frustration to education, leading a discussion about what the students think went
wrong and setting goals to keep the same thing from happening again. Processing
successes and mistakes are learning opportunities that can provide a life-long effect.
* Encourage the chapter members to keep a group binder documenting all the events in which they have participated throughout the year. Take pictures all year for the archives, and make a scrapbook together – each member completes a page. Have a slide show at the end of the year. Add photos, etc. to the chapter exhibit. All of this makes award applications, grant applications and press events interesting.
* Give out awards for best event, outstanding member, hardest worker, first year
leadership, membership recruiter, mentor, fundraiser, most organized, “unsung hero.”
* Do everything in your power to help your students find resources needed to attend conferences where they can network and gain ideas from other SLS high school and middle school chapters or prevention organizations.
* Help to get other school faculty invested in the group. This might mean getting the principal to attend an event, or getting other key faculty members excited about the activities of the group. Remember that the more support you gain from faculty and staff, the more you will gain from your advising, and the more the group will gain in terms of school image.
Share Student Leadership Services’ resources with your students. Show them the SLS newsletter on www.slsToday.org . Print copies for your group. Talk about resource materials available from SLS and other organizations. Encourage attendance at local, regional and national conferences, especially those planned and facilitated by students, such as the events that SLS plans.
* Make available the times and places for support groups in the community and encourage members to attend if applicable.
* Give permission to the chapter members to try non-traditional programming (peer theater, sidewalk art, videos, sculpture, etc.), especially if someone in the group has an interest or talent in that area.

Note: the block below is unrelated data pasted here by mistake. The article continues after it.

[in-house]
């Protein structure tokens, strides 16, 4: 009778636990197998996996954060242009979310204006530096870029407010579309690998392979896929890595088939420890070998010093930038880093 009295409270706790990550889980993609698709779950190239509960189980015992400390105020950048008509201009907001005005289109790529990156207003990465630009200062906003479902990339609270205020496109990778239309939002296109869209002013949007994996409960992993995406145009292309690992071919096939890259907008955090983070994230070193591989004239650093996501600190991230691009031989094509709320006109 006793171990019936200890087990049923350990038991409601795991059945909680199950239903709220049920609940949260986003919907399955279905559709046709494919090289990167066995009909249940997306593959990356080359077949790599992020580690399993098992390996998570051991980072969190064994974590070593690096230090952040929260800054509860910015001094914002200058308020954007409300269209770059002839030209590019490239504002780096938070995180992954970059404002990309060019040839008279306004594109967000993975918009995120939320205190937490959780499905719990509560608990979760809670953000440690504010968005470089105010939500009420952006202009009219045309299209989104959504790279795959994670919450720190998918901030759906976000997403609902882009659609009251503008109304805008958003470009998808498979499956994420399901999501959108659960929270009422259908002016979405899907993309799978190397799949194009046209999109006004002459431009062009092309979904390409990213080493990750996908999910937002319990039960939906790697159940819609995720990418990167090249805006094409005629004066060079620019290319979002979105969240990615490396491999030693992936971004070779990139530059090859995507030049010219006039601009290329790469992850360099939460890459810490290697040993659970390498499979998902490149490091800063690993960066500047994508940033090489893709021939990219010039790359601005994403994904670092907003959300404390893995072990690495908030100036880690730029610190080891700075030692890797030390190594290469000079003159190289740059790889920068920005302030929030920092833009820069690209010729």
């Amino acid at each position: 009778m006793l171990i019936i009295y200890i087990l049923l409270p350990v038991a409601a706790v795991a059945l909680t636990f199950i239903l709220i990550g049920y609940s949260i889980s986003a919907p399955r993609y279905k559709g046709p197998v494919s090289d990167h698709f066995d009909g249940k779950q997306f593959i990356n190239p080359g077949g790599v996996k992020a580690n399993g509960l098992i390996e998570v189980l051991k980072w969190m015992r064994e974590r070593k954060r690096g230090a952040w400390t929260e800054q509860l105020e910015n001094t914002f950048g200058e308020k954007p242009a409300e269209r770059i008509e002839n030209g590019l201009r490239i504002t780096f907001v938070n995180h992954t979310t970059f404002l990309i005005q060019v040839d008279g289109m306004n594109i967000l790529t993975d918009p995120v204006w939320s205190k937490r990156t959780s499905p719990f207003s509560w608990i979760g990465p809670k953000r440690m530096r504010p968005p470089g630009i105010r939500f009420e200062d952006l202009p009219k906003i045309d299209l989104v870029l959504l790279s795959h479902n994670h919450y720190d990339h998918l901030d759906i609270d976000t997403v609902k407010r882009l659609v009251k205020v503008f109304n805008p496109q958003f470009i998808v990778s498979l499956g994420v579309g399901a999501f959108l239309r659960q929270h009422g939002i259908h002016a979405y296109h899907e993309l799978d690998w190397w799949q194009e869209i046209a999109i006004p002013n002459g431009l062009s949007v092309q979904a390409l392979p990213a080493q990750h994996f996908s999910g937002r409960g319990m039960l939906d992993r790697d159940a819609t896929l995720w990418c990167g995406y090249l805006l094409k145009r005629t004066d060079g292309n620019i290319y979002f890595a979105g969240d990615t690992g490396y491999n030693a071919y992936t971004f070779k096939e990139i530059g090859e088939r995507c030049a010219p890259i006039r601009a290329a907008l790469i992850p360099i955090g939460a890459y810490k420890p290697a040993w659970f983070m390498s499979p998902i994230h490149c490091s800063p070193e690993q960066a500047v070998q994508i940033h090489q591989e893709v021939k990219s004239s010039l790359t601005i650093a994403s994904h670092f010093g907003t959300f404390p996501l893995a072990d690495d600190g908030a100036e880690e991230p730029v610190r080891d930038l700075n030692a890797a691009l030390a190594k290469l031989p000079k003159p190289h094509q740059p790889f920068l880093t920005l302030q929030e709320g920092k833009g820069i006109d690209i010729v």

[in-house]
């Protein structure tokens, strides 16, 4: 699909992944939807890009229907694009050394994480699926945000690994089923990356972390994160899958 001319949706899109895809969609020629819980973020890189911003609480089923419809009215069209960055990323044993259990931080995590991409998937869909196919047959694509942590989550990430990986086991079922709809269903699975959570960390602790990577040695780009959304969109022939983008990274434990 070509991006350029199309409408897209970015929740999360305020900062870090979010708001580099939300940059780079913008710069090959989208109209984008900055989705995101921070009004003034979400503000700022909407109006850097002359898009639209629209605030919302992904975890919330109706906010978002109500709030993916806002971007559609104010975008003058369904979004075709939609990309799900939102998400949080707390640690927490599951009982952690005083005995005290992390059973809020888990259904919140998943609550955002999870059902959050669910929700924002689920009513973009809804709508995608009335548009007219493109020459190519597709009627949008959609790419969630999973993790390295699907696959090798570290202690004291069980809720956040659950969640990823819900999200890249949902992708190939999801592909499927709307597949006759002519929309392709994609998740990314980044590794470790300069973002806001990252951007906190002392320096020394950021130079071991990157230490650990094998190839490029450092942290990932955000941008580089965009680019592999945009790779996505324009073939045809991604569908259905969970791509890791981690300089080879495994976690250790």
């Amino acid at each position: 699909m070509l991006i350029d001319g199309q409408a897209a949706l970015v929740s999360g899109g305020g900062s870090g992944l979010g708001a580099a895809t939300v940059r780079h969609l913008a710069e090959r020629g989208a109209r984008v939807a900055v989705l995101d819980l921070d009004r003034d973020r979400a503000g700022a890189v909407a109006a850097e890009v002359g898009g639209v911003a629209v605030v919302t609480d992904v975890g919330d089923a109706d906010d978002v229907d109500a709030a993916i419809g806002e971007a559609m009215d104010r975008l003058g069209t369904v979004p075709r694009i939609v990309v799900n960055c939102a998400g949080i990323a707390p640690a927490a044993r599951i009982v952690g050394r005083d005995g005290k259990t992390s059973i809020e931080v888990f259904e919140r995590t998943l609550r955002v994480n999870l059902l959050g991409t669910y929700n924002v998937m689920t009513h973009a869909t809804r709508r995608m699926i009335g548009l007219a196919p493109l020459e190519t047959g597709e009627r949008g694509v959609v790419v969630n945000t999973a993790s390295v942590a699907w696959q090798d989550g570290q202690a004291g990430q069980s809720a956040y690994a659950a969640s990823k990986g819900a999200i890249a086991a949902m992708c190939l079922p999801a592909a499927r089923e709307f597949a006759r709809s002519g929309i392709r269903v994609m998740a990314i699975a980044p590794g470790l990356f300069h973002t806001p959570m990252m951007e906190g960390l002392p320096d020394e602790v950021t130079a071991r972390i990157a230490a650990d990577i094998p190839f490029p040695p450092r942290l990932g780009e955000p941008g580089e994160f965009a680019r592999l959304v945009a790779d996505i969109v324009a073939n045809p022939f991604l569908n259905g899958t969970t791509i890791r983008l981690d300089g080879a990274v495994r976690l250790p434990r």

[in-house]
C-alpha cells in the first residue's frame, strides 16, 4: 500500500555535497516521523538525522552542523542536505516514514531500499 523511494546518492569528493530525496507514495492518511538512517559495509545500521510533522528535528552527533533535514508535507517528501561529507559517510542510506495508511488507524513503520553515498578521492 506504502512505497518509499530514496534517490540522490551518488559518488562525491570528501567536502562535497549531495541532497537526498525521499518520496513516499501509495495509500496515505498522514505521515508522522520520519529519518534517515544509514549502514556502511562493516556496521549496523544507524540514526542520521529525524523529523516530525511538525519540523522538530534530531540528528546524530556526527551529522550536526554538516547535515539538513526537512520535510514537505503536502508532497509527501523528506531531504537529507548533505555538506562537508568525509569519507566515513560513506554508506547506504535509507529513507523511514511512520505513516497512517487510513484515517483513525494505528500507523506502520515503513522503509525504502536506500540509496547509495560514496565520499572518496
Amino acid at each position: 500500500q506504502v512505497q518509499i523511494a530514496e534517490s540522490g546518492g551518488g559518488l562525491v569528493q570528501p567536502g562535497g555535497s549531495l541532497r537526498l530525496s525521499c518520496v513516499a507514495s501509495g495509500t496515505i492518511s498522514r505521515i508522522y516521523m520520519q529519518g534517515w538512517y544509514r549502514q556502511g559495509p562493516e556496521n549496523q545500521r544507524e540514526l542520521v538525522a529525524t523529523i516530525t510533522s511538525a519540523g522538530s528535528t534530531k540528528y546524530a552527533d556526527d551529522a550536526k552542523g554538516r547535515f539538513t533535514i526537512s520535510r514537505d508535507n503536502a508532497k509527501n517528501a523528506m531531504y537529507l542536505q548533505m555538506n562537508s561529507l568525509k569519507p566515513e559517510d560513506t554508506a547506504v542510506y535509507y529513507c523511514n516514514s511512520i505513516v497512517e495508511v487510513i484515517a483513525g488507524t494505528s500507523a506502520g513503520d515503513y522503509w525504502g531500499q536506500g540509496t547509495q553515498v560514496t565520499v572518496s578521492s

* Take care of yourself. Advisors usually wear too many hats. If your students see you healthy, they will tend to copy you. If your students see you unhealthy, they will tend to copy you. Let them know how they can make your advisor role a better one, and be clear about what you can and can’t do for them. Get support from other advisors.
* Help students to centralize their efforts. Attempt to get a central office for your group.
* Mediate, motivate, facilitate, but do not dominate. Get students together and excited about what they are doing, and step back and allow them to carry out their project.
* Broaden their perspective. Create a partnership between your organization and other school offices to form well rounded programs.
* Be the voice of reality. Let students know all of the possible challenges of a new project. Let them learn by doing, but at the same time, help them to avoid a disaster.
* Help students get organized. Good advisors provide a sense of continuity and
structure. Get a professional organizer to volunteer to train your group.
* Update school library and department resources on prevention, safety and health.
* Emphasize the need for training and goal setting. If this is not your expertise, find a resource to help your students do these things on a regular basis. Encourage learning on health issues, leadership development, and personal growth. SLS provides training in all of these areas.